Abstract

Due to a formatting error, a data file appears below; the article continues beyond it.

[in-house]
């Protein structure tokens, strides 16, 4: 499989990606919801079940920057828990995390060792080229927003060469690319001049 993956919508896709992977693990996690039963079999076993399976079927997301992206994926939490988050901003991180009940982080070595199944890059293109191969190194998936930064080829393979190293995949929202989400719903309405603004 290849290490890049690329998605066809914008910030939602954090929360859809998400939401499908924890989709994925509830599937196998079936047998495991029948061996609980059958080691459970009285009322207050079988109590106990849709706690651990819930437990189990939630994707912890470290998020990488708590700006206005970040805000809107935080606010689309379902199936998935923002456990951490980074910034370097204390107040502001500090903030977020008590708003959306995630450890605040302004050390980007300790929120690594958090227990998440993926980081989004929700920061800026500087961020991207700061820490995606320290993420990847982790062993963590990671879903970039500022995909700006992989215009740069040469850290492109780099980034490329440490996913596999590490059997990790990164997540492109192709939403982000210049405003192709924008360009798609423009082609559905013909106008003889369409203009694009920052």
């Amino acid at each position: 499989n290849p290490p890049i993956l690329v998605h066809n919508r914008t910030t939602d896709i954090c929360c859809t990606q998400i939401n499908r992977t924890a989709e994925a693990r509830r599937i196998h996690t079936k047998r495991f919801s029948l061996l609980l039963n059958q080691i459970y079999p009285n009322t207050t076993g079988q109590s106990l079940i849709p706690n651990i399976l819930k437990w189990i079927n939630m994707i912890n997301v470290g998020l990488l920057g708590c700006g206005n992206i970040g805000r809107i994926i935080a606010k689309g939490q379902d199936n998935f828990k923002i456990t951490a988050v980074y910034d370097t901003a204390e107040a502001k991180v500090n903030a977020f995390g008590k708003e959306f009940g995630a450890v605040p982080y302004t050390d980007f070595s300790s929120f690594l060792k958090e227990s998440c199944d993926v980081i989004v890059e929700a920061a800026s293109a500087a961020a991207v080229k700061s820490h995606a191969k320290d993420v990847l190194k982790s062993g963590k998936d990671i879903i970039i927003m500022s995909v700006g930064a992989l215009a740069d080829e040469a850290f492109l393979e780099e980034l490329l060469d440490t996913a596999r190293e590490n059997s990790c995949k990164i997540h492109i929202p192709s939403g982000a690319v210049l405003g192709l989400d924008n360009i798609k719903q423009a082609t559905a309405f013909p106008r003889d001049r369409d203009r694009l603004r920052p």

Three lithospheric cross sections provide a continental-scale synthesis of more than two decades of coordinated multidisciplinary research during the Canadian Lithoprobe project. The sections are based on seismic reflection and refraction data combined with a broad range of geological, geochemical, geochronological, and geophysical data. The dataset is derived from remnants of nearly every kind of tectonic regime, and the geologic history of the entrained rocks spans the Present to the Mesoarchean. The longest of the three cross sections is located within a 6000 km long Trans-Canada corridor traversing the North American continent at 45°N–55°N. From west to east, the profile crosses the Juan de Fuca ridge and active Cascadia subduction zone, the Cordilleran, Albertan, and Trans-Hudson orogens, the Superior Province, the Midcontinent rift, the Grenville and Appalachian orogens, and the Atlantic passive margin. The two northern cross sections include (i) a 2000 km long corridor in northwestern Canada (54°N–63°N) crossing the Cordilleran, Wopmay, and Slave orogens; and (ii) a 1600 km long corridor in northeastern Canada (52°N–61°N) crossing the New Quebec and Torngat orogens, the Nain craton, and the Makkovik and Grenville orogens. The unprecedented scale of the cross sections illuminates the assembly of the North American continent. Relationships between orogens are emphasized; plate collisions and accretions have sequentially stacked orogen upon orogen such that the older crust forms basement to the next younger. The large-scale perspective of these regional sections highlights the subhorizontal Moho that is indicative of either structural or thermal re-equilibration (or both), as few crustal roots beneath orogens are preserved. In contrast, heterogeneities in the lithospheric mantle suggest that, in certain situations, relict subducted or delaminated lithosphere can remain intact beneath and eventually within cratonic lithospheric mantle.

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